Ray Argus had made quite an impression during his first A Grade season, but Railways still finished in fifth place – second-last on the table.  However, the 1939/40 season would see a remarkable turnaround in luck for the side.

For the 1939/40 season, Argus bowled a club record 67 wickets for the season. He had spells of 5/27 against Booval, 4/33 1st innings and 5/20 2nd innings against Past Grammars, 8/42 against Alberts and 7/32 against Goodna. Perhaps, even more, astonishing, though, he also scored one of the quickest centuries that the competition had ever seen.

After bowling an eight-wicket haul against Past Grammars, Argus came in down the order and belted a score of 112 in only 44 minutes. The QT described his batting as ‘cyclonic’. (In a game against East Ipswich in the 1938/39 season it took one of East’s batsmen 45 minutes to score 3 runs – no wonder Argus’ performance stood out in an era with such glacial scoring.) Argus’ abilities were a big factor in helping Railways to improve and the team played so well that they won the A Grade Premiership (the reserves side also won a premiership so Railways won ‘the double’ for the 1939/40 season).

The 1940/41 season was another successful outing for both Argus and his Railways side. The A Grade side became back-to-back premiers and Argus was awarded the P. Fallu Cup for the most wickets taken in a match.

Named after an Ipswich Solicitor who was a partner in the Dale & Fallu Law Firm. Argus was awarded the P. Fallu Cup after taking 14 wickets against Past Grammars in a single match (8/38 1st innings and 6/33 2nd innings).

The Railways cricket side of the late 1930s/early 1940s experienced tremendous success, but like the rest of the world at that time, the Second World War had become an all-consuming urgent endeavour.

The administration announced that the 1941/42 cricket competition would take place despite the war. Argus continued his excellent form and put on another batting masterclass, scoring 61 runs in only 32 minutes against East Ipswich. He scored 34 of those runs in the one over, hitting four 4s and two 6s.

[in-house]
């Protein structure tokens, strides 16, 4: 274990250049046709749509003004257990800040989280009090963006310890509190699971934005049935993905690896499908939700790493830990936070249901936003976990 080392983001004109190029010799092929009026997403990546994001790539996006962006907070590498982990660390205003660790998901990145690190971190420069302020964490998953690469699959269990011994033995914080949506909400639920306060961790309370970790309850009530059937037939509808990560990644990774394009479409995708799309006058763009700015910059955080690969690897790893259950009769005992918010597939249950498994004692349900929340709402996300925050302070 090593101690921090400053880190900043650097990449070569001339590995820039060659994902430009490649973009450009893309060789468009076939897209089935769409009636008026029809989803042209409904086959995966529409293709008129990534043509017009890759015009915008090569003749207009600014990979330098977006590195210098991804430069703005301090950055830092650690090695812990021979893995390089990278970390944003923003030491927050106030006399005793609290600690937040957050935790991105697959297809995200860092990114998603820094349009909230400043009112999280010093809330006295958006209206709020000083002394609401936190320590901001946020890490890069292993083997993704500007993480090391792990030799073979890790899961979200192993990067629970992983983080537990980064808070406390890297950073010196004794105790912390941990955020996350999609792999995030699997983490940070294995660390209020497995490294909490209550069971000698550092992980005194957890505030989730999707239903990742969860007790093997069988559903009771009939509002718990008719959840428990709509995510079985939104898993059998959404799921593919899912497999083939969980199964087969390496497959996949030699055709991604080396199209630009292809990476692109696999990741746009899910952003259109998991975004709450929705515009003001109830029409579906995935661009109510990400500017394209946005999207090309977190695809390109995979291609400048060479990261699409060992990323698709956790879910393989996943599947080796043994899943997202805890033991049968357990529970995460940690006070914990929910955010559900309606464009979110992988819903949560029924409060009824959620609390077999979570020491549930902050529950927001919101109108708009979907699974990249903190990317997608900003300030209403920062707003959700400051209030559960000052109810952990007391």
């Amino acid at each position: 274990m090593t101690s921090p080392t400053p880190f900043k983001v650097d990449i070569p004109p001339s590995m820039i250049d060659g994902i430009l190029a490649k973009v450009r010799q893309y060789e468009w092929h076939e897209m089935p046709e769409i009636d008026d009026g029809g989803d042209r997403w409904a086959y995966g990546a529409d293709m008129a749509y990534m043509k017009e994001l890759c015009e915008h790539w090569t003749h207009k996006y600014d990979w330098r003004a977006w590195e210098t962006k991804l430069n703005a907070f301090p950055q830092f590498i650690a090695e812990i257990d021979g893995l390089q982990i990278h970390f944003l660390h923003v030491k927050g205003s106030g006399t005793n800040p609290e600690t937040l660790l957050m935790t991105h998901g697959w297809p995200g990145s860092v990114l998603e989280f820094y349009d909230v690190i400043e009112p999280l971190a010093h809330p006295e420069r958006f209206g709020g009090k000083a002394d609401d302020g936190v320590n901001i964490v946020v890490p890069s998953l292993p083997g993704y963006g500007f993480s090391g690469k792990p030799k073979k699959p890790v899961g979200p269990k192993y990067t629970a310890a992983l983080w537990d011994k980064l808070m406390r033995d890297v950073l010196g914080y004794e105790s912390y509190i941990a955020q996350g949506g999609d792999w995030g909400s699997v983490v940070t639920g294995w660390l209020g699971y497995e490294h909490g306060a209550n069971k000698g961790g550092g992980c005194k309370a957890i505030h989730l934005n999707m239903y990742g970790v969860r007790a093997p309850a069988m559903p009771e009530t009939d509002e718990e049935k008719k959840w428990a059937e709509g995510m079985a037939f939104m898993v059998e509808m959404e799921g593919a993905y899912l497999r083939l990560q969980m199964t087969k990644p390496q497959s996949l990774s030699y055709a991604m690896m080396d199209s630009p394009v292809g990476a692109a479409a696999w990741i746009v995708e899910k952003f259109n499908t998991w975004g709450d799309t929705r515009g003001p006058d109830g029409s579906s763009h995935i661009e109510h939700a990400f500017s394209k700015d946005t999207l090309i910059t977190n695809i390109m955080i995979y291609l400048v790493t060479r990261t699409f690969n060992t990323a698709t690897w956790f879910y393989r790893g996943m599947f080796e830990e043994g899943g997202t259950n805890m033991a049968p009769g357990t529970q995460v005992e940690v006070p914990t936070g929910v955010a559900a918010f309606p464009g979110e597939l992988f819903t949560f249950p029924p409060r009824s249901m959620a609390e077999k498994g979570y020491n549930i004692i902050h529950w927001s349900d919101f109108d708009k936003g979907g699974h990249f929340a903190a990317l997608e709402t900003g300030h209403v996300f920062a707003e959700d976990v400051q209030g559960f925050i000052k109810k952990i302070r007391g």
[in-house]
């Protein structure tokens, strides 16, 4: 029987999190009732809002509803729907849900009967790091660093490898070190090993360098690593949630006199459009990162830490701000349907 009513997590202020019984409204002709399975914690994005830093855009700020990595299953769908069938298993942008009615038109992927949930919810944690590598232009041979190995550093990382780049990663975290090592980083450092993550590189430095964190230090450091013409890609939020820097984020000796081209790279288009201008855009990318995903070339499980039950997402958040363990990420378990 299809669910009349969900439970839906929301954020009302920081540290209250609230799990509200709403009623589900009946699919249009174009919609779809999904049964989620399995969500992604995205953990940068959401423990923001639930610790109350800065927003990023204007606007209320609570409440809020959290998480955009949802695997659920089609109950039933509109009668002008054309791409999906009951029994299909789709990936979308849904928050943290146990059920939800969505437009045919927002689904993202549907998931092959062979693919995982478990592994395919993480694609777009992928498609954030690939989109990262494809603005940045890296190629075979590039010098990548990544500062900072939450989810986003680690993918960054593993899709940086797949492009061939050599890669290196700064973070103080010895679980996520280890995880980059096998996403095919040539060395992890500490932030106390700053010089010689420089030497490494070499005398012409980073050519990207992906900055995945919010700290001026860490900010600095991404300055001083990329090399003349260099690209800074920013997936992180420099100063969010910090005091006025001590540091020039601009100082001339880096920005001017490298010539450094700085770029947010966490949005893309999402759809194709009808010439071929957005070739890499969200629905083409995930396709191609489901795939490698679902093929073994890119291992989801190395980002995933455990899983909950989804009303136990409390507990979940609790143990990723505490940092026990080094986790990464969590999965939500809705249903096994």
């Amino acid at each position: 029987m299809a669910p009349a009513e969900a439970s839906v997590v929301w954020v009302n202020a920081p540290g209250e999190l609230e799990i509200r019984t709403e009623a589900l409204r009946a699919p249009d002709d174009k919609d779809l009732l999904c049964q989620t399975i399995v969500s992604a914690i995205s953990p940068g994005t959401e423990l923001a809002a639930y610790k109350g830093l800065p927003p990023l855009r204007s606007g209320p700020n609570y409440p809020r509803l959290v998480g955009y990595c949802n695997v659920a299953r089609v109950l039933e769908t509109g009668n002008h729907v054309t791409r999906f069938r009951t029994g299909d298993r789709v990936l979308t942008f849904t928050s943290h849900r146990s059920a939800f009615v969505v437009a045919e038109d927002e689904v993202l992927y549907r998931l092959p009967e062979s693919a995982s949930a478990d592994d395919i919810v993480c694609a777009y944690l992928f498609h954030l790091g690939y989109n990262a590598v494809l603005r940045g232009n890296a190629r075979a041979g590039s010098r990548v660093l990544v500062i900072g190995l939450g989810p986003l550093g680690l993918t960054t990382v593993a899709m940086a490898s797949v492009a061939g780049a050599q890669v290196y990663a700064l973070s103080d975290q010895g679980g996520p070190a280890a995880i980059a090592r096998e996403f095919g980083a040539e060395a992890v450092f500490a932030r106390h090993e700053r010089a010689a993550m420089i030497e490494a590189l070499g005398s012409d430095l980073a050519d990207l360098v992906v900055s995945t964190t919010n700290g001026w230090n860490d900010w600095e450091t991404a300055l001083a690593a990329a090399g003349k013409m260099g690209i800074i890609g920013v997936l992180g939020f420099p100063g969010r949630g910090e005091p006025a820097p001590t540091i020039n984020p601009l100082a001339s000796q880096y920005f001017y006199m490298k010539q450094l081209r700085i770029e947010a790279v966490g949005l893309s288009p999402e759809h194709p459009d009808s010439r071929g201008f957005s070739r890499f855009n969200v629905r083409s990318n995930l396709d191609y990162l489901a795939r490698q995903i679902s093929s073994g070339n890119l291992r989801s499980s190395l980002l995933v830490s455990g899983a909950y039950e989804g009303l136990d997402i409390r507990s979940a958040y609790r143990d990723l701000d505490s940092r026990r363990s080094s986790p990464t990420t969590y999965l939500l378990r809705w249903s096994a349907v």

Dwindling numbers due to enlistment necessitated a one-month break in the competition in mid-December 1941. Hopes that the season could be salvaged were dashed in late January 1942, when the competition was altogether abandoned due to the war, with many of the teams no longer able to field a full side.

Argus was a coach builder, which was a protected job, and he stayed in Ipswich during the war. Cricket returned to Ipswich in October 1945 for the 45/46 season, but it was noted in the QT that Railways would be without some of their pre-war stars, including Argus.

Frustratingly, I was unable to discover why Argus didn’t play again after 1945. He would only have been 33 years old when cricket resumed, but perhaps he decided to retire a legend, rather than risk his reputation. He remained dedicated to the Railway Cricket side and became a committee member and the club’s delegate to the Ipswich and West Moreton Cricket Association. He was awarded life membership of the Railways Cricket Club in 1954 after 17 years of service. He resigned from the Railway Department in 1959.

Rob Shiels
Collection Manager
The Workshops Rail Museum

Life BadgeIpswich Railway Cricket Club Life Membership badge present to Ray Argus in 1954 after 17 years of service to the club. Queensland Museum Collection.

Title image caption: Ipswich Railway Cricket Club – A Grade Premiers 1939/40. Queensland Museum Collection. Photograph by Whiteheads Studios.